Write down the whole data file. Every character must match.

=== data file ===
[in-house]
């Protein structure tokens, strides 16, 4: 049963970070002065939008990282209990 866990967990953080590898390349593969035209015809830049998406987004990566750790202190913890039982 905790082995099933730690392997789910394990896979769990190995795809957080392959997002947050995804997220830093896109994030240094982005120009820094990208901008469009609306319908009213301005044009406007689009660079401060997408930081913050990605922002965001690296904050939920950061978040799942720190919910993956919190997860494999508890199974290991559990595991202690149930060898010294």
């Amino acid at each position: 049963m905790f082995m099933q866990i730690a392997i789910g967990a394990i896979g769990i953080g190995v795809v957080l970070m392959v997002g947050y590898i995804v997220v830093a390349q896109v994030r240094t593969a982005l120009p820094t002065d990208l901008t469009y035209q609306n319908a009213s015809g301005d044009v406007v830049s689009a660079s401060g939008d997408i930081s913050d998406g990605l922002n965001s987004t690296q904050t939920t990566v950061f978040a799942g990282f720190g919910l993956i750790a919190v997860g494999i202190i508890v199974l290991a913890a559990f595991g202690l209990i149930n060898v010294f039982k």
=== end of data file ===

[in-house]
């Protein structure tokens, strides 16, 4: 049963970070002065939008990282209990 866990967990953080590898390349593969035209015809830049998406987004990566750790202190913890039982 905790082995099933730690392997789910394990896979769990190995795809957080392959997002947050995804997220830093896109994030240094982005120009820094990208901008469009609306319908009213301005044009406007689009660079401060997408930081913050990605922002965001690296904050939920950061978040799942720190919910993956919190997860494999508890199974290991559990595991202690149930060898010294």
């Amino acid at each position: 049963m905790f082995m099933q866990i730690a392997i789910g967990a394990i896979g769990i953080g190995v795809v957080l970070m392959v997002g947050y590898i995804v997220v830093a390349q896109v994030r240094t593969a982005l120009p820094t002065d990208l901008t469009y035209q609306n319908a009213s015809g301005d044009v406007v830049s689009a660079s401060g939008d997408i930081s913050d998406g990605l922002n965001s987004t690296q904050t939920t990566v950061f978040a799942g990282f720190g919910l993956i750790a919190v997860g494999i202190i508890v199974l290991a913890a559990f595991g202690l209990i149930n060898v010294f039982k």